I know my name doesn’t sound Italian and the good reason for that is my father was born in Yugoslavia and is of German descent. My mother, however, is Italian. We just tell my father to pretend he’s from Trieste. So one day, Mama is in the Italian deli and she sees Sergio, the owner, and he’s half his former size. She’s thinking, what the hell happened? And, the conversation goes like this (said with a Queens accent):
“Sergio, come stai?” Sergio, how are you? (As they kiss both cheeks)
“Buono, buono e tu” Good, good and you?
“Eh, my father always said the first 100 years are the hardest. What happened to you? You okay?”
“I’m great. Never been better.”
“Whatsa matter you don’t like the wife’s cooking anymore? You’re not, God forbid, divorced are you?” she said as she blessed herself.
“No, no, I went to a nutritionist.”
“A nutritionist! What for?”
“I dunno, I just wanted to make a change. I lost like a 120 lbs. She’s got me eating 6 times a day.”
“Madonne, 6 times a day! Debbie already complains that all we do is set the table. How you do it?”
“No, it’s little bits 6 times a day. And, they got a gym with trainers – the whole nine yards.”
“You look great. Really. Is this place in Jersey?”
“Yeah, here, I’ll give you the number.”
So my mother ran home to me with the big news that we should go see this nutritionist who had worked wonders for Sergio the Skinny. Off we went. Really, words cannot express the joy it was to go to a nutritionist with my Italian mother whose sole purpose in life is to feed the masses. Even our guppies are overfed. We also signed up for sessions in their gym. Serendipitously (NOT). One of the trainers at the nutritionist’s lair happened to be a ballroom dancer that I actually knew! So, I was thrilled to start working with her. She actually was a physical therapist before she retired and knew about musculature. During my evaluation, she told me that I supinate. Say, what? Yes, when my foot hits the ground, it rolls outward. Ding, ding, ding. Could this be the cause of the pain I was experiencing? Well, it probably contributed. She suggested that I buy insoles made by a German company to correct this. Desperate for solutions, I did as I was told.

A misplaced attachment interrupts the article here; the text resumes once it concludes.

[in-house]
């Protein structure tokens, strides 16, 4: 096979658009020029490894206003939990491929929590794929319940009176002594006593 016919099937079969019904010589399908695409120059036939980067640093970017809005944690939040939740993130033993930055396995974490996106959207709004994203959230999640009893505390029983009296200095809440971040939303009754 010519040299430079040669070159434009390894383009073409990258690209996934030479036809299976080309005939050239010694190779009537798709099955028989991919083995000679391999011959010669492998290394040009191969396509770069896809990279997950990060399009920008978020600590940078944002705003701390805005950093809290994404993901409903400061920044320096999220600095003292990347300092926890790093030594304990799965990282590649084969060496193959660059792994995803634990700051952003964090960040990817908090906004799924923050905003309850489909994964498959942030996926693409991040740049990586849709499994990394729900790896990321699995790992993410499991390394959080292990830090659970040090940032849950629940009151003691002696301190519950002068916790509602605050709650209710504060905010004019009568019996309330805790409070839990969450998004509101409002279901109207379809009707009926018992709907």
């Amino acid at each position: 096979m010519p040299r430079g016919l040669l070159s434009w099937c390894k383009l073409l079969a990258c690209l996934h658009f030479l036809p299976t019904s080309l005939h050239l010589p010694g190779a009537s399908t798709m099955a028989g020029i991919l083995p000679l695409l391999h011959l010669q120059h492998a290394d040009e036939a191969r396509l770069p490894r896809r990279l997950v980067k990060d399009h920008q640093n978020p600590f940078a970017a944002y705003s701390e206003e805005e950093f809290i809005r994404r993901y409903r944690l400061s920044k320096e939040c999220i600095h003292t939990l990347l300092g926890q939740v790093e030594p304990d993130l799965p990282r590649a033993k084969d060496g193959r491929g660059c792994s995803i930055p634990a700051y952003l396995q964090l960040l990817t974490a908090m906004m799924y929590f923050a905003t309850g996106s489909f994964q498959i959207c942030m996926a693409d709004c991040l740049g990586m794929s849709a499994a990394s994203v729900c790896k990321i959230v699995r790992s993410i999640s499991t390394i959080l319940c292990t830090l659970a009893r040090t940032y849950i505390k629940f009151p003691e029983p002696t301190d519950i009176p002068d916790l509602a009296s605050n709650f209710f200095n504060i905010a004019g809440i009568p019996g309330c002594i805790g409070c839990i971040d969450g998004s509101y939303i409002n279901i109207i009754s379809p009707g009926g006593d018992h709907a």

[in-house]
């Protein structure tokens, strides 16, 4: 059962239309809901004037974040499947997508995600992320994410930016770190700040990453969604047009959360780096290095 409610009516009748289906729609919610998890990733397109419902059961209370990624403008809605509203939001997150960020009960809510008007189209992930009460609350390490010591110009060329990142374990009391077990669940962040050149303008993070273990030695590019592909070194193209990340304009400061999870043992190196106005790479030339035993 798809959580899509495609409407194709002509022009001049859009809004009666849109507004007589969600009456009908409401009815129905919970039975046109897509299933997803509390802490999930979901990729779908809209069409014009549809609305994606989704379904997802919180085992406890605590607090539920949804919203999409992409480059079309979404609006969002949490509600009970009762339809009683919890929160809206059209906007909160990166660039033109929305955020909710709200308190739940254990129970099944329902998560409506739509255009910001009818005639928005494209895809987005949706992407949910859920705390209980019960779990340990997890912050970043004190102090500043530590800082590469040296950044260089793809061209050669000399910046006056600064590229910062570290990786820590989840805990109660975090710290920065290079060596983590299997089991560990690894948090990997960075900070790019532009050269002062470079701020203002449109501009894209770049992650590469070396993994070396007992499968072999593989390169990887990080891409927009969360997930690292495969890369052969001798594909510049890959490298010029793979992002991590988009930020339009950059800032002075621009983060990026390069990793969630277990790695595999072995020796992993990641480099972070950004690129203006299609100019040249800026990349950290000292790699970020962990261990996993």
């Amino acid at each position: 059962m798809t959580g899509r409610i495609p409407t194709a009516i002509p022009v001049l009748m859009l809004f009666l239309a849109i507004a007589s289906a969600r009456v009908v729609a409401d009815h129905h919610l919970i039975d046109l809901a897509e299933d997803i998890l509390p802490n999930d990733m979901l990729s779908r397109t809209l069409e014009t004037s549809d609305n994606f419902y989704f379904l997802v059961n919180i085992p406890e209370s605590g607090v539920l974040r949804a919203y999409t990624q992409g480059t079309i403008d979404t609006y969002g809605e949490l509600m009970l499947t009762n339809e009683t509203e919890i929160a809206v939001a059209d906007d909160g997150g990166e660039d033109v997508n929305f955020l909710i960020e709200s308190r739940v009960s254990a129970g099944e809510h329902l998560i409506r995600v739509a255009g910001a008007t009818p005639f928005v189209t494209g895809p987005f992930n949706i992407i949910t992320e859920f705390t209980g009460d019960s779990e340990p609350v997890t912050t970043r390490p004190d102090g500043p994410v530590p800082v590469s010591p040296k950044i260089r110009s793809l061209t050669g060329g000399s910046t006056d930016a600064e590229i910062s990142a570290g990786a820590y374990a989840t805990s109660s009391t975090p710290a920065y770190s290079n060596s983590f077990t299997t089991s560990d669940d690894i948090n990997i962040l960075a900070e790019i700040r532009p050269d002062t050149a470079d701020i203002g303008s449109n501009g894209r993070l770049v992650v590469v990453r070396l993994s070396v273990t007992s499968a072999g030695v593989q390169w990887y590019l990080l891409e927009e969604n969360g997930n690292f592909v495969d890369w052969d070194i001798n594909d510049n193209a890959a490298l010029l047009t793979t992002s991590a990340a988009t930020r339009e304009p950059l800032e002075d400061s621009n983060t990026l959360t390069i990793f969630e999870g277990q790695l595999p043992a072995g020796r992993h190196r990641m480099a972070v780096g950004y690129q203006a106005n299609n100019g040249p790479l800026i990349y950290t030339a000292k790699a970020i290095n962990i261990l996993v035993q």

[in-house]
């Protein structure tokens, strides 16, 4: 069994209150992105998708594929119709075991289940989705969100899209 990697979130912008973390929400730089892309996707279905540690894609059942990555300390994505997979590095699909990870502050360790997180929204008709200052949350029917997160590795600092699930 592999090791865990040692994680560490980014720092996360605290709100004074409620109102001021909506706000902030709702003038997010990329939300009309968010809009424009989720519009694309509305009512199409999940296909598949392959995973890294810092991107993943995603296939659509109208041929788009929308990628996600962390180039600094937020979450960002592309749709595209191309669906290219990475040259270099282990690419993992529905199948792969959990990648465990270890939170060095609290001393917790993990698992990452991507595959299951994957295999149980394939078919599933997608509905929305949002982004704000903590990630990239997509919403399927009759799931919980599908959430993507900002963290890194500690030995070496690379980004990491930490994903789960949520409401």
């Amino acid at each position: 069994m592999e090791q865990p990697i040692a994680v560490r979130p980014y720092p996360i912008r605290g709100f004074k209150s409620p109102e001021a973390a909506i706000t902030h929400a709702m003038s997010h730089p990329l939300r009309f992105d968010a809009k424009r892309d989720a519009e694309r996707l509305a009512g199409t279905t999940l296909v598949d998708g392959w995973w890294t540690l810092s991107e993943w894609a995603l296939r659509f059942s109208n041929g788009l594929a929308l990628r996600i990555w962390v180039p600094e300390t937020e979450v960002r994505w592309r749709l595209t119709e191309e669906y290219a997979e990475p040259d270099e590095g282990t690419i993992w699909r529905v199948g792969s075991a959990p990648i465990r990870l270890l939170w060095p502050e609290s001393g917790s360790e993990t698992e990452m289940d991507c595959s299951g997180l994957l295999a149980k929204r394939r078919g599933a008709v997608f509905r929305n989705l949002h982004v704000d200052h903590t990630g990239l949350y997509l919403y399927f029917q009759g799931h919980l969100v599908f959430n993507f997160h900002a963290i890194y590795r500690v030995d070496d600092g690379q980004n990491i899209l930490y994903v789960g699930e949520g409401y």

It Takes Two (Feet) to Tango
Why did I think putting hard, rigid insoles into my shoes was a good idea? (I prefer other hard rigid things and not in my shoes.) I am the most stubborn chick on the planet and I was determined to live pain free so in they went into all my shoes. It wasn’t until I got stuck in O’Hare airport for 10 hours flying home after a business trip that the new and improved problem evolved. Yes, sitting on a hard plastic chair and walking copious amounts with these inserts let me to develop….. TADA, plantar fasciitis. Ah, plantar fasciitis. Wish it on your worst enemies.
If I hadn’t been screwed before, I really was now. When you suffer from the debilitating plantar fasciitis, a number of things happen. The plantaris connects the bottom of your foot to the toes, arch etc. And when this area becomes inflamed, it is excruciatingly painful and difficult to put any pressure on your feet. Standing up hurts, lying down hurts—there is hardly any relief. And the plantaris is also connected to the sciatic nerve of your lower back. Isn’t it interesting how your entire body is connected? In my case, I had inflamed both feet, but the left side was worse. In order to compensate, you start to favor the least painful side, which then causes your spine and entire body to come out of alignment. It’s hard to move when you don’t have use of your feet and fear movement.